or half life, half·life
noun, plural half-lives [haf-lahyvz, hahf-]. /ˈhæfˌlaɪvz, ˈhɑf-/.
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Words nearby half-life
Example sentences from the Web for half-life
Eric Garcetti succeeded Villaraigosa and has received high marks in his first year and a half on the job.The Golden State Preps for the ‘Red Wedding’ of Senate Races|David Freedlander|January 9, 2015|DAILY BEAST
His life as a man is built around health insurance and tax services.Houellebecq’s Incendiary Novel Imagines France With a Muslim President|Pierre Assouline|January 9, 2015|DAILY BEAST
It was also an attack on our freedom of expression and way of life.Politicians Only Love Journalists When They're Dead|Luke O’Neil|January 8, 2015|DAILY BEAST
I always wanted my life to be that way, and it became that way.Coffee Talk with Fred Armisen: On ‘Portlandia,’ Meeting Obama, and Taylor Swift’s Greatness|Marlow Stern|January 7, 2015|DAILY BEAST
My dad was a sailor, and all through my childhood he was away half of the time at sea, and to an extent I have a similar job.
It is the principal waste-product of metabolism, and constitutes about one-half of all the solids excreted—about 30 gm.A Manual of Clinical Diagnosis|James Campbell Todd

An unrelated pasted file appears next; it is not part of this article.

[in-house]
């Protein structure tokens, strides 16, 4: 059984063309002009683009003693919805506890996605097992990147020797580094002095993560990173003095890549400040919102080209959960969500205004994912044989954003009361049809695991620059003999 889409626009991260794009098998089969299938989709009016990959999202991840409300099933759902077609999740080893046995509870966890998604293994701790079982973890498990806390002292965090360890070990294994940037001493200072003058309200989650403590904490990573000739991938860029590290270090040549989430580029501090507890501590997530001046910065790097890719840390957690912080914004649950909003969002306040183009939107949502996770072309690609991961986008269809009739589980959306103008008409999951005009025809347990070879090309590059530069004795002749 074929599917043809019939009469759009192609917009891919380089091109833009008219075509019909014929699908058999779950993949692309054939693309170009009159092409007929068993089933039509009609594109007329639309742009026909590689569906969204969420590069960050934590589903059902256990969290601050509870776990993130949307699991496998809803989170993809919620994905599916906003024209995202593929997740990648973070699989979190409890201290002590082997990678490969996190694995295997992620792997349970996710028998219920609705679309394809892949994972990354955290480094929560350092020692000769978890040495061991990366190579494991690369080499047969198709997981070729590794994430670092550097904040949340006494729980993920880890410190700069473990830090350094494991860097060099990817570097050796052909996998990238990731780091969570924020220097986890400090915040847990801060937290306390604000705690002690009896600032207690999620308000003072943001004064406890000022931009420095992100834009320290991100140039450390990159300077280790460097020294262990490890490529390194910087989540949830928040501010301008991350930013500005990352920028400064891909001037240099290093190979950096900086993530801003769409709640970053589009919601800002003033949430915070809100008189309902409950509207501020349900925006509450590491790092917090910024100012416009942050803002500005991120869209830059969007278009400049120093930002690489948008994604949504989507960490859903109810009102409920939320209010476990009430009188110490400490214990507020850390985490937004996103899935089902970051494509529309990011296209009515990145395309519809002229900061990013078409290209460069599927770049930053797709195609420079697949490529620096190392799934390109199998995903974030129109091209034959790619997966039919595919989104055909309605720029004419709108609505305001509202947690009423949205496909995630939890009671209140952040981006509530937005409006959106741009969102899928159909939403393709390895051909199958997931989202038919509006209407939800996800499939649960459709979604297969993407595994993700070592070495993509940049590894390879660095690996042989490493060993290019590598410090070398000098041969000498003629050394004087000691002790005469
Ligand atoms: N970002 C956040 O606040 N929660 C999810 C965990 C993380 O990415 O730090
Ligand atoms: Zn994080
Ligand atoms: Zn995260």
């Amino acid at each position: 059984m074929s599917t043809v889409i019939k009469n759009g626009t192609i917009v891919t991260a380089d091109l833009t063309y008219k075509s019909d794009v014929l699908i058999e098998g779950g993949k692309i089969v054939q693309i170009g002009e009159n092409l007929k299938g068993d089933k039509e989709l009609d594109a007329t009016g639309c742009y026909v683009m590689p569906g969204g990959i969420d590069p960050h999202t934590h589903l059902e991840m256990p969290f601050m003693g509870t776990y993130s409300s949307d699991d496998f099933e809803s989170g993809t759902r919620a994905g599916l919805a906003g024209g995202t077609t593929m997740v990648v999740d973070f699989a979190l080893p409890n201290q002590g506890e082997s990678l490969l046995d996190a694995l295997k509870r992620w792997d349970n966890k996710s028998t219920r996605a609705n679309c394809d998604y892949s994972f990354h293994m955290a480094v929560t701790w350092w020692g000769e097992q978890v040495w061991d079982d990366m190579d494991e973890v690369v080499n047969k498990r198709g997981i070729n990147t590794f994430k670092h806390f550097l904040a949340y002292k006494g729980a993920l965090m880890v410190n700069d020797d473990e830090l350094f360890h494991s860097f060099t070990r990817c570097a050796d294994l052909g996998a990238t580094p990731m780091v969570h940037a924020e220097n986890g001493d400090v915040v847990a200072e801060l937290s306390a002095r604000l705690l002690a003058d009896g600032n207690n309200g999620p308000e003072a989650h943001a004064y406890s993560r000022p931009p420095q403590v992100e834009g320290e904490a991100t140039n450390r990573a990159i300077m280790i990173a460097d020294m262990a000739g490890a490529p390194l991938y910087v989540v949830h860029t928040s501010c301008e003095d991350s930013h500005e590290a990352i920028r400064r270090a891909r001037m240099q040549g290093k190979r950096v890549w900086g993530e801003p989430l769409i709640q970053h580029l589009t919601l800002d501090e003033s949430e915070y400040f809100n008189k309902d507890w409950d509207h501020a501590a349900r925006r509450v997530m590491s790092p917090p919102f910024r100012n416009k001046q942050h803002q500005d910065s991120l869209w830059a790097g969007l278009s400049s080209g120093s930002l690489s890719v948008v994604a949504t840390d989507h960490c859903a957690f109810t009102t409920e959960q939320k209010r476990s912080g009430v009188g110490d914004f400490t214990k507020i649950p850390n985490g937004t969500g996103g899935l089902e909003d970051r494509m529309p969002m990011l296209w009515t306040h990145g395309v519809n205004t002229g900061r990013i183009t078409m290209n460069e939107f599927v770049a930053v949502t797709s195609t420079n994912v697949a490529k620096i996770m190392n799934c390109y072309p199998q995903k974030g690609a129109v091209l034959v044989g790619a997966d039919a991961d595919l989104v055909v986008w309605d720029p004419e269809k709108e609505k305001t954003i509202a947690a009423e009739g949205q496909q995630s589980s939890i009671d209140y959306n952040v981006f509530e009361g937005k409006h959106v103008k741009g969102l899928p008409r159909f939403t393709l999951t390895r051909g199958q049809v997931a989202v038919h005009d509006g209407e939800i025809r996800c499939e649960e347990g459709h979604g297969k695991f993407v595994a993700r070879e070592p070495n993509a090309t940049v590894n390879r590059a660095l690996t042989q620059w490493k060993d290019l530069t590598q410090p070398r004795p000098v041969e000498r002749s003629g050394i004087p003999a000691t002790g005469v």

A small book, bound in full purple calf, lay half hidden in a nest of fine tissue paper on the dressing-table.
Now, it immediately occurred to Davy that he had never in his whole life had all the plums he wanted at any one time.Davy and The Goblin|Charles E. Carryl
Hilda, trembling at the door, more than half expected Mr. Orgreave to say: "You mean, she's invited herself."
Dean Swift was indeed a misanthrope by theory, however he may have made exception to private life.Gulliver's Travels|Jonathan Swift
British Dictionary definitions for half-life
Medical definitions for half-life
Scientific definitions for half-life
Cultural definitions for half-life
In physics, a fixed time required for half the radioactive nuclei in a substance to decay. Half-lives of radioactive substances can range from fractions of a second to billions of years, and they are always the same for a given nucleus, regardless of temperature or other conditions. If an object contains a pound of a radioactive substance with a half-life of fifty years, at the end of that time there will be half a pound of the radioactive substance left undecayed in the object. After another fifty years, a quarter-pound will be left undecayed, and so on.